Last Updated: 25 September 2023
At a press briefing held earlier this week in London by iShares and featuring the firm’s US and European business heads, Mark Wiedman and Joe Linhares, one subject of discussion was conspicuous by its absence—iShares’ competitors in the ETF market.
There wasn’t a single reference to alternative European ETF issuers, and only one, veiled mention of a large US rival (presumably Vanguard).
In Europe, where iShares has hoovered up the lion’s share of new ETF fund flows for nearly three years now, the firm’s assets are more than double those of Deutsche Bank and over three times more than Lyxor’s, the second- and third-largest issuers in the region, respectively.
The fierce debates from three years ago between iShares and its investment bank competitors about competing ways of replicating indices now seem a distant memory. On the evidence of recent cash flows, iShares was the overwhelming victor in the debate, with its competitors forced into a late change of business models.
In the US ETF market, where exchange-traded funds’ legal structures are more standardised than in Europe, iShares has a slightly less dominant position, but its $526 billion in assets are still more than $200 billion ahead of those of its nearest rival, State Street.
But it wasn’t about ETF market competitors, nor even the traditional mutual fund business, that Wiedman and Linhares wanted to talk to journalists.
“One of the greatest misconceptions about our ETF business is that we see active mutual funds as our primary source of competition,” Wiedman said.
ETFs have taken steady bites out of the mutual fund business for years, with investors switching from high-fee active funds to cheaper index trackers.
Instead, says Wiedman, ETFs have huge headroom for growth when compared to other “investment vehicles”, including individual securities and derivatives of all types.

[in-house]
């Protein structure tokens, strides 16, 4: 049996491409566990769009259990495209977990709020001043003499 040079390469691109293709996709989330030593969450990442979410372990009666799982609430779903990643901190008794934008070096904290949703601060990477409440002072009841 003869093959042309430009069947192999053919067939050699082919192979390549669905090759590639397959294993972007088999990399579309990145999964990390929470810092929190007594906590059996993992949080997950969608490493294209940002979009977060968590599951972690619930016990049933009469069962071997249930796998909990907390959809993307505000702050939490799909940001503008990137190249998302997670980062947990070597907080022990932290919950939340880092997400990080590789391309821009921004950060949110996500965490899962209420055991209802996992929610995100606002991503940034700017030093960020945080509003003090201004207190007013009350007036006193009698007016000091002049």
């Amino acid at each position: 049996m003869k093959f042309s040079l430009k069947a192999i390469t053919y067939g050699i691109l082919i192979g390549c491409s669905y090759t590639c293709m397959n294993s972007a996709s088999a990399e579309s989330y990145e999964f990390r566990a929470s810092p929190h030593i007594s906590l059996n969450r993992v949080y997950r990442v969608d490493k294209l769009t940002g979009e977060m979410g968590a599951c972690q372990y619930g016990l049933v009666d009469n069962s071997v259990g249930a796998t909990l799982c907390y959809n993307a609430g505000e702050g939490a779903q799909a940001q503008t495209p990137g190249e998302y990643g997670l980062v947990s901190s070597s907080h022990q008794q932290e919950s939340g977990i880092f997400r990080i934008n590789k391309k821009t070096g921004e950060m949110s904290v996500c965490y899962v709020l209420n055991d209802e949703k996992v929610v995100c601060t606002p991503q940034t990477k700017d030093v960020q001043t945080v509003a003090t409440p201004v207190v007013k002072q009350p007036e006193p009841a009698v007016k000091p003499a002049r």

As support for this claim, Wiedman cited evidence that bond fund managers are increasingly replacing cumbersome holdings of individual securities with ETFs, while in Mexico there’s recently been a large shift from investing in the local stock market via index futures to using iShares’ MSCI Mexico Capped ETF.
In a presentation circulated to accompany the briefing, iShares produced a chart showing that its ETFs control only 1.3 percent of total US assets if you throw other investment vehicles into the mix (according to the firm, active mutual funds have a 9.4 percent market share, credit derivatives 26.9 percent and individual debt and equity securities 49.8 percent).
Can ETFs really replace a large part of the derivatives market, whether futures contracts or over-the-counter swaps? This may be less far-fetched than it sounds, given the declining global appetite for leveraged trading and the obstacles being placed by regulators on OTC trades since the crisis (such as punitive requirements to post initial margin).
On the other hand ETFs have some flaws in market structure to overcome to pose real competition to derivatives. With a large part of trading in Europe taking place off-exchange, there’s still a credibility gap when it comes to ETFs’ secondary market liquidity, particularly when compared with exchange-based index futures. And “ETF” still covers a surprisingly wide variety of legal structures across jurisdictions and even within them (as in Europe), whereas futures contracts are pretty similar around the world.
Does it make sense to talk of ETFs substituting for the underlying bonds and shares from which they ultimately derive their value? As Wiedman pointed out, you can see the advantages to a bond fund manager of having a liquid ETF rather than difficult-to-trade-in individual bonds.
But we’ve also recently seen predictions—such as from the UK’s John Kay—that we may witness the opposite: disintermediation, or a return to greater ownership of individual securities, rather than holding bonds and shares via funds, given the layers of hidden costs that fund investing can incur.
Time will tell whether iShares is now aiming to bite off more than it can chew. One thing is clear, though: the firm has very big ambitions indeed.